Nightly Brief

Top CNS stories for today including a Russian accused of running spam ring is indicted in US; a three-judge panel finding Republican-controlled Texas Legislature intentionally gerrymandered district maps in 2011 to disadvantage minority voters;  the DOJ eyes criminal charges for WikiLeaks members; scientists say reef decay leaves coastal cities at risk from waves, and more.

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1.) Russian Accused of Running Spam Ring is Indicted in US

A Russian man described by U.S. authorities as one of the world’s most notorious criminal spammers has been indicted by a federal grand jury, the Justice Department announced Friday.

2.)  Judges Find Racial Bias in Texas Election Maps

A three-judge panel of federal judges concluded Thursday that the Republican-controlled Texas Legislature intentionally gerrymandered district maps in 2011 to disadvantage minority voters – the second such ruling against the maps in a month.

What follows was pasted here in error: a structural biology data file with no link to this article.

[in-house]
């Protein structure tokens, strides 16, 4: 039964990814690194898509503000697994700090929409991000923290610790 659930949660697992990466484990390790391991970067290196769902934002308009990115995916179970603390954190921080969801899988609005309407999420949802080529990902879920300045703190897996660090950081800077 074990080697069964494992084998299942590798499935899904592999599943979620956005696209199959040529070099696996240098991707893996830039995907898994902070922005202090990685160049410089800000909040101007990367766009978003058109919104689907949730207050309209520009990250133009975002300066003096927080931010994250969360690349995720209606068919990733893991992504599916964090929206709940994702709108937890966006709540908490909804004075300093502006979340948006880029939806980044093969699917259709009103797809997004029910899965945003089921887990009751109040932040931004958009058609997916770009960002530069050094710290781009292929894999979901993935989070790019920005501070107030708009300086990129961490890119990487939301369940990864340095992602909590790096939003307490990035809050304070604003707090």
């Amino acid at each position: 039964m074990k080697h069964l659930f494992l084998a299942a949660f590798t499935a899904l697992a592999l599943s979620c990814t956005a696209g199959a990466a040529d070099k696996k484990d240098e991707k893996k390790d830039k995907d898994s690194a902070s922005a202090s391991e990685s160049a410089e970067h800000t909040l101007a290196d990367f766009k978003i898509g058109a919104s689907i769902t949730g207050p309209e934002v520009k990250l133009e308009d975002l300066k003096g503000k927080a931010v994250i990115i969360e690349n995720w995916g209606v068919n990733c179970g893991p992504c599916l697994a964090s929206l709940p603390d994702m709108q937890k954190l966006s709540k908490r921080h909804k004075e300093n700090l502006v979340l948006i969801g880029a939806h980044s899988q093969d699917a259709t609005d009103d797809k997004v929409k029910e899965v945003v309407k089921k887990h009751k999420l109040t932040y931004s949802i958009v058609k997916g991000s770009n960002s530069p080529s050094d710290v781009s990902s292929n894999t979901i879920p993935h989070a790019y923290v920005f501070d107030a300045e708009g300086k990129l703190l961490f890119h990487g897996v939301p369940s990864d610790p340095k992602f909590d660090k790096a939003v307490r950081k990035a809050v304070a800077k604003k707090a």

3.) DOJ Eyes Criminal Charges for WikiLeaks Members

Justice Department prosecutors are reportedly considering whether to file criminal charges against members of anti-secrecy group WikiLeaks.

 4.) Student-Athletes Fight Faces Uphill Battle in California

As controller of the purse strings, the National Collegiate Athletic Association cannot deny that it has an employment relationship with a select group of college athletes, an attorney for a former USC linebacker told a federal judge Thursday.

 5.) Gerber Baby Food Class Action Revived

The Ninth Circuit revived a proposed class action against Gerber, saying the mom who sued it for labeling its sugar-laden baby food as “all natural” only had to prove the labels were misleading, not necessarily false.

 6.) Rush to Deport Protected Immigrants Draws Fire

Hitting the United States with a federal class action, four mothers fleeing violence in Central America say the new administration’s rush to deport their children violates a longstanding settlement.

 7.) Reef Decay Leaves Coastal Cities at Risk From Waves

The ongoing death of coral reefs is eroding the ocean floor and leaves coastal communities more vulnerable to damaging waves, according to federal scientists.

 8.) Volkswagen to Pay $2.8B Fine in Emissions Scandal

A federal judge on Friday ordered Volkswagen to pay $2.8 billion in criminal penalties after the automaker admitted last month to illegally calibrating diesel engines so they could get around U.S. pollution rules.